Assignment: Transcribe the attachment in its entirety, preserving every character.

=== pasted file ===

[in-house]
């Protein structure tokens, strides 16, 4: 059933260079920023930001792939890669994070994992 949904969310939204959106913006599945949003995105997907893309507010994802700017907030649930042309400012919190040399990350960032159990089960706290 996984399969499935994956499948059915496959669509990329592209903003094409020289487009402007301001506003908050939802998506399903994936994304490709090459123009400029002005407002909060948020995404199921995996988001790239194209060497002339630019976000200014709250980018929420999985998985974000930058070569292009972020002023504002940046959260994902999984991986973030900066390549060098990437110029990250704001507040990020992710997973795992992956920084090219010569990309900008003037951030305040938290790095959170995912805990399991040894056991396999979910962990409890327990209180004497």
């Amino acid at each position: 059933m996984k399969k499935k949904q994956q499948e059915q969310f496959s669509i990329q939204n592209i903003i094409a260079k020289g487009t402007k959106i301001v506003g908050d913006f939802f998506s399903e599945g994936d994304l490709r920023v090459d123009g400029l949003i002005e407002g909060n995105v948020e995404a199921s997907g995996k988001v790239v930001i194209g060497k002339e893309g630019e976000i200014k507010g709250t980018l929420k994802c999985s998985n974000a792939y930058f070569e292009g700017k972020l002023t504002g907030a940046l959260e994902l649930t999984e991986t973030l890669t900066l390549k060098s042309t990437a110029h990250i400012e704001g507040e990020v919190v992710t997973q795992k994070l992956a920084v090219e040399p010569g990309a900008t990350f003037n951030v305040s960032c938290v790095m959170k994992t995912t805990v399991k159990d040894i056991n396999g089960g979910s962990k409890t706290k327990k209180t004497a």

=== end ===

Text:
[in-house]
């Protein structure tokens, strides 16, 4: 059933260079920023930001792939890669994070994992 949904969310939204959106913006599945949003995105997907893309507010994802700017907030649930042309400012919190040399990350960032159990089960706290 996984399969499935994956499948059915496959669509990329592209903003094409020289487009402007301001506003908050939802998506399903994936994304490709090459123009400029002005407002909060948020995404199921995996988001790239194209060497002339630019976000200014709250980018929420999985998985974000930058070569292009972020002023504002940046959260994902999984991986973030900066390549060098990437110029990250704001507040990020992710997973795992992956920084090219010569990309900008003037951030305040938290790095959170995912805990399991040894056991396999979910962990409890327990209180004497």
């Amino acid at each position: 059933m996984k399969k499935k949904q994956q499948e059915q969310f496959s669509i990329q939204n592209i903003i094409a260079k020289g487009t402007k959106i301001v506003g908050d913006f939802f998506s399903e599945g994936d994304l490709r920023v090459d123009g400029l949003i002005e407002g909060n995105v948020e995404a199921s997907g995996k988001v790239v930001i194209g060497k002339e893309g630019e976000i200014k507010g709250t980018l929420k994802c999985s998985n974000a792939y930058f070569e292009g700017k972020l002023t504002g907030a940046l959260e994902l649930t999984e991986t973030l890669t900066l390549k060098s042309t990437a110029h990250i400012e704001g507040e990020v919190v992710t997973q795992k994070l992956a920084v090219e040399p010569g990309a900008t990350f003037n951030v305040s960032c938290v790095m959170k994992t995912t805990v399991k159990d040894i056991n396999g089960g979910s962990k409890t706290k327990k209180t004497a």